EDINBURGH — London law firm Hogan Lovells has been accused of helping Zupta capture state assets. South Africa-born Peter Hain, a former Labour cabinet minister and veteran anti-apartheid campaigner, told the House of Lords earlier this year that he had reported Hogan Lovells to the UK’s Solicitors Regulation Authority, accusing it of producing a “fatally flawed whitewash” report into claims of money laundering at the South African Revenue Service. Hogan Lovells dismissed Hain’s allegations as “unfounded accusations”. As The Guardian told its readers in January, Hain’s claims against Hogan Lovells relate to the firm’s investigation into allegations of corruption against SARS deputy commissioner Jonas Makwakwa, who, along with his lover, was alleged to have siphoned off about R1.7m (£100,000). Makwakwa denied any wrongdoing. Makwakwa and SARS commissioner Tom Moyane were accused of the “dirty work of robbing taxpayers”. Hain called on the SRA to withdraw Hogan Lovells from the solicitors trade body and consider withdrawing its partners’ permission to practise as solicitors. But the SRA has washed its hands of the matter, claiming that the South African branch of the law firm is merely using the London branch’s name for branding purposes. It looks like the London legal hotshots have wriggled out of being punished for complicity in industrial scale corruption that brought South Africa to its knees – on a technicality. – Jackie Cameron
Peter Hain‘s response:
Thank you for examining the material I sent through in different tranches asking for Hogan Lovells to be suspended and its Senior Partners barred from practising in the UK.
However you will be unsurprised to learn that I am extremely disappointed with the outcome.
Hogan Lovells UK have managed through a procedural body-swerve to avoid culpability because, according to the SRA, it ‘does not control’ Hogan Lovells SA and is linked only as ‘essentially a branding exercise’. This seems to me plain legal sophistry which brings an international law firm like Hogan Lovells into even greater disrepute, adding to their terrible reputation for whitewashing corruption and money laundering in the South African Revenue Service.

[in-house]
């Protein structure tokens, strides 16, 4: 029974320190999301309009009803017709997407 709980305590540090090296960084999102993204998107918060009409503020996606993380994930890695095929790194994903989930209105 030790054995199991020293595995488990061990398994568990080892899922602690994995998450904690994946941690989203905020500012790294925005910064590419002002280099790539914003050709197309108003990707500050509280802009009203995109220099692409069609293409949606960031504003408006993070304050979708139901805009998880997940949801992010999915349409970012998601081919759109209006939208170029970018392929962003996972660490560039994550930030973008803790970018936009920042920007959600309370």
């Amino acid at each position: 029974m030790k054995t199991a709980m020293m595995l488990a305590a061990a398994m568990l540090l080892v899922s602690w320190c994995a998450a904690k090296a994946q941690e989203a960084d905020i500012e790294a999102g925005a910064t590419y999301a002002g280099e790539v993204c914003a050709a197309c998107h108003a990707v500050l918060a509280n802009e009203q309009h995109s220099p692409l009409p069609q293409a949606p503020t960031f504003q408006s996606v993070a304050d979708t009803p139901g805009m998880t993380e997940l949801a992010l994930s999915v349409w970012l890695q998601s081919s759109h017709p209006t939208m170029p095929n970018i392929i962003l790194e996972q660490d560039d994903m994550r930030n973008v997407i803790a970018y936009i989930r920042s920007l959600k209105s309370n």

It seems to me that the SRA is simply standing by and allowing Hogan Lovells to slip through your investigative loopholes which does legal regulation in the UK no credit at all.
I will be pursuing this matter of lax UK solicitor regulation when Parliament resumes in the Autumn.
Paul O’Sullivan‘s response:
Further to your attached communication to Lord Hain. I consider same to be an official ‘endorsement’ of low ethics in the legal fraternity which the Solicitors Regulation Authority is supposed to ‘regulate’.
Forensics for Justice is a South African charity that focusses on exposing and holding people accountable for corruption in South Africa.
For your information it was clients of Hogan Lovells (with the knowledge of Hogan Lovells) that had me kidnapped and tortured, for no other reason than to prevent me from exposing the corruption that we call State Capture, which nearly brought this country to its knees, but made millions in fees for Hogan Lovells. I therefore have an interest in the matter and can confirm that we have previously assisted Lord Hain, by providing him with information of wrong doing by Hogan Lovells ‘brand’ (as you call it) in South Africa. Hogan Lovells banked millions of Rand of tax-payer funds for their role in State Capture, which included keeping criminals in their jobs to commit further serious crimes.
I wish to enquire about the following: https://www.sra.org.uk/solicitors/handbook/overseasrules/content.page
Overseas Principle 2: You must act with integrity.
Personal integrity is central to your role as the client’s trusted adviser and should characterise all of your professional dealings with clients, the court, other lawyers and the public, wherever they are being conducted. You should use your judgment when considering how best to maintain your integrity at all times and avoid any behaviour outside England and Wales which undermines your character and suitability to be an authorised person. A responsible authorised body should ensure that its overseas practices observe comparable standards.